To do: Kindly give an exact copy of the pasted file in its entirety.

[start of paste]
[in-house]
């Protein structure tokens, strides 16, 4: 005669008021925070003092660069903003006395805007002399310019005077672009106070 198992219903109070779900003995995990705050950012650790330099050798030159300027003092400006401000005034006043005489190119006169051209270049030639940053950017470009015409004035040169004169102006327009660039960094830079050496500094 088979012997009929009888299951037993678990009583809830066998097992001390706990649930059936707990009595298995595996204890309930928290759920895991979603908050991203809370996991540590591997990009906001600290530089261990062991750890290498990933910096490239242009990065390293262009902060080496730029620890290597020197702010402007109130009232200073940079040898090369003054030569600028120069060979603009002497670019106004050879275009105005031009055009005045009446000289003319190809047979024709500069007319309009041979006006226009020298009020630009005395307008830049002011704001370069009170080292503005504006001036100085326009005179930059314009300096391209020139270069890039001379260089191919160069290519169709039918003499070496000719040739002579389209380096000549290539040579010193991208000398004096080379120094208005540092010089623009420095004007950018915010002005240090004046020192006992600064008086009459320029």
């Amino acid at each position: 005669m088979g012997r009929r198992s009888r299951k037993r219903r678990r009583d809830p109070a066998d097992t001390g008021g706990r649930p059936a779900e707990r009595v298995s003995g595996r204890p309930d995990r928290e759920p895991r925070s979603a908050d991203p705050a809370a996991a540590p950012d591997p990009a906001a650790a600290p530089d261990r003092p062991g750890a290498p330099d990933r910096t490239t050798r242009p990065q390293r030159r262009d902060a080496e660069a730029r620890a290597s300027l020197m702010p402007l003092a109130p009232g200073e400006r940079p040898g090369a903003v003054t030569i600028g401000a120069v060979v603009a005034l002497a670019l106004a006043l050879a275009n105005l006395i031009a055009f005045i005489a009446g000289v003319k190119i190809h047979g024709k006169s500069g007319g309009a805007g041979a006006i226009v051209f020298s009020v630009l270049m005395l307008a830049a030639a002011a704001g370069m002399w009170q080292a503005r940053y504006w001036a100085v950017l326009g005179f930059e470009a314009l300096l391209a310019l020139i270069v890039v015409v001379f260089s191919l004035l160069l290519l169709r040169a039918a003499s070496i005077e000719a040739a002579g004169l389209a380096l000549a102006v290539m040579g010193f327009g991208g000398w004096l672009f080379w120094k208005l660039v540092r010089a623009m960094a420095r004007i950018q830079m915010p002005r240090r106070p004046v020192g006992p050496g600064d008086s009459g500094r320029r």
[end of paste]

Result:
[in-house]
């Protein structure tokens, strides 16, 4: 005669008021925070003092660069903003006395805007002399310019005077672009106070 198992219903109070779900003995995990705050950012650790330099050798030159300027003092400006401000005034006043005489190119006169051209270049030639940053950017470009015409004035040169004169102006327009660039960094830079050496500094 088979012997009929009888299951037993678990009583809830066998097992001390706990649930059936707990009595298995595996204890309930928290759920895991979603908050991203809370996991540590591997990009906001600290530089261990062991750890290498990933910096490239242009990065390293262009902060080496730029620890290597020197702010402007109130009232200073940079040898090369003054030569600028120069060979603009002497670019106004050879275009105005031009055009005045009446000289003319190809047979024709500069007319309009041979006006226009020298009020630009005395307008830049002011704001370069009170080292503005504006001036100085326009005179930059314009300096391209020139270069890039001379260089191919160069290519169709039918003499070496000719040739002579389209380096000549290539040579010193991208000398004096080379120094208005540092010089623009420095004007950018915010002005240090004046020192006992600064008086009459320029």
């Amino acid at each position: 005669m088979g012997r009929r198992s009888r299951k037993r219903r678990r009583d809830p109070a066998d097992t001390g008021g706990r649930p059936a779900e707990r009595v298995s003995g595996r204890p309930d995990r928290e759920p895991r925070s979603a908050d991203p705050a809370a996991a540590p950012d591997p990009a906001a650790a600290p530089d261990r003092p062991g750890a290498p330099d990933r910096t490239t050798r242009p990065q390293r030159r262009d902060a080496e660069a730029r620890a290597s300027l020197m702010p402007l003092a109130p009232g200073e400006r940079p040898g090369a903003v003054t030569i600028g401000a120069v060979v603009a005034l002497a670019l106004a006043l050879a275009n105005l006395i031009a055009f005045i005489a009446g000289v003319k190119i190809h047979g024709k006169s500069g007319g309009a805007g041979a006006i226009v051209f020298s009020v630009l270049m005395l307008a830049a030639a002011a704001g370069m002399w009170q080292a503005r940053y504006w001036a100085v950017l326009g005179f930059e470009a314009l300096l391209a310019l020139i270069v890039v015409v001379f260089s191919l004035l160069l290519l169709r040169a039918a003499s070496i005077e000719a040739a002579g004169l389209a380096l000549a102006v290539m040579g010193f327009g991208g000398w004096l672009f080379w120094k208005l660039v540092r010089a623009m960094a420095r004007i950018q830079m915010p002005r240090r106070p004046v020192g006992p050496g600064d008086s009459g500094r320029r």